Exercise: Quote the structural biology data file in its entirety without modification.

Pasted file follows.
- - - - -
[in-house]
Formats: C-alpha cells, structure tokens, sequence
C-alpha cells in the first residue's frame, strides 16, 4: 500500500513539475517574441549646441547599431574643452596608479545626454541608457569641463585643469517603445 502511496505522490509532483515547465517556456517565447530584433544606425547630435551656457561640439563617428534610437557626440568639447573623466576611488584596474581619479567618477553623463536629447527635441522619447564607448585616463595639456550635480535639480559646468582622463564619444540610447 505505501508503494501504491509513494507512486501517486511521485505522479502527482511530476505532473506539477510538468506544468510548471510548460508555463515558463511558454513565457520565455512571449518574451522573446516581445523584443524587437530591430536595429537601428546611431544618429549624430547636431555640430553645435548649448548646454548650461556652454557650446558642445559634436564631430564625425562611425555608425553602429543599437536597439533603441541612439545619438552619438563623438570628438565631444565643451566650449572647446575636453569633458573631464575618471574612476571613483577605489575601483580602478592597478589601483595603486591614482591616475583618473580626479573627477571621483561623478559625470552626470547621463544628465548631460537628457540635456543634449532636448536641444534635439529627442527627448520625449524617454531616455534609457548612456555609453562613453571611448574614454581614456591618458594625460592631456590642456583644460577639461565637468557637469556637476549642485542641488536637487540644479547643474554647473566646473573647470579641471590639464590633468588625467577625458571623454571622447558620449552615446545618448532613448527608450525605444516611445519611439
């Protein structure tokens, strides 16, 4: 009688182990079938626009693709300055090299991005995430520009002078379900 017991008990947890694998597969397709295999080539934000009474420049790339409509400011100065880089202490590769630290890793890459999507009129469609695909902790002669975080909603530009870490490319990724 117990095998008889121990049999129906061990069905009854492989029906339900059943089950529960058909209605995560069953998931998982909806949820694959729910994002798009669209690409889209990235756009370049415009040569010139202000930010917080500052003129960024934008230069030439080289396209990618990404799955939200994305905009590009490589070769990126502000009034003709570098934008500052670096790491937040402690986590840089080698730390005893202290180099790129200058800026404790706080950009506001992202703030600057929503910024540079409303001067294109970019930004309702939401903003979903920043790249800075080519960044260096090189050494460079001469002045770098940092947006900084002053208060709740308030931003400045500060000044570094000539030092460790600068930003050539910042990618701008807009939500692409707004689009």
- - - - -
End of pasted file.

[in-house]
Formats: C-alpha cells, structure tokens, sequence
C-alpha cells in the first residue's frame, strides 16, 4: 500500500513539475517574441549646441547599431574643452596608479545626454541608457569641463585643469517603445 502511496505522490509532483515547465517556456517565447530584433544606425547630435551656457561640439563617428534610437557626440568639447573623466576611488584596474581619479567618477553623463536629447527635441522619447564607448585616463595639456550635480535639480559646468582622463564619444540610447 505505501508503494501504491509513494507512486501517486511521485505522479502527482511530476505532473506539477510538468506544468510548471510548460508555463515558463511558454513565457520565455512571449518574451522573446516581445523584443524587437530591430536595429537601428546611431544618429549624430547636431555640430553645435548649448548646454548650461556652454557650446558642445559634436564631430564625425562611425555608425553602429543599437536597439533603441541612439545619438552619438563623438570628438565631444565643451566650449572647446575636453569633458573631464575618471574612476571613483577605489575601483580602478592597478589601483595603486591614482591616475583618473580626479573627477571621483561623478559625470552626470547621463544628465548631460537628457540635456543634449532636448536641444534635439529627442527627448520625449524617454531616455534609457548612456555609453562613453571611448574614454581614456591618458594625460592631456590642456583644460577639461565637468557637469556637476549642485542641488536637487540644479547643474554647473566646473573647470579641471590639464590633468588625467577625458571623454571622447558620449552615446545618448532613448527608450525605444516611445519611439
């Protein structure tokens, strides 16, 4: 009688182990079938626009693709300055090299991005995430520009002078379900 017991008990947890694998597969397709295999080539934000009474420049790339409509400011100065880089202490590769630290890793890459999507009129469609695909902790002669975080909603530009870490490319990724 117990095998008889121990049999129906061990069905009854492989029906339900059943089950529960058909209605995560069953998931998982909806949820694959729910994002798009669209690409889209990235756009370049415009040569010139202000930010917080500052003129960024934008230069030439080289396209990618990404799955939200994305905009590009490589070769990126502000009034003709570098934008500052670096790491937040402690986590840089080698730390005893202290180099790129200058800026404790706080950009506001992202703030600057929503910024540079409303001067294109970019930004309702939401903003979903920043790249800075080519960044260096090189050494460079001469002045770098940092947006900084002053208060709740308030931003400045500060000044570094000539030092460790600068930003050539910042990618701008807009939500692409707004689009």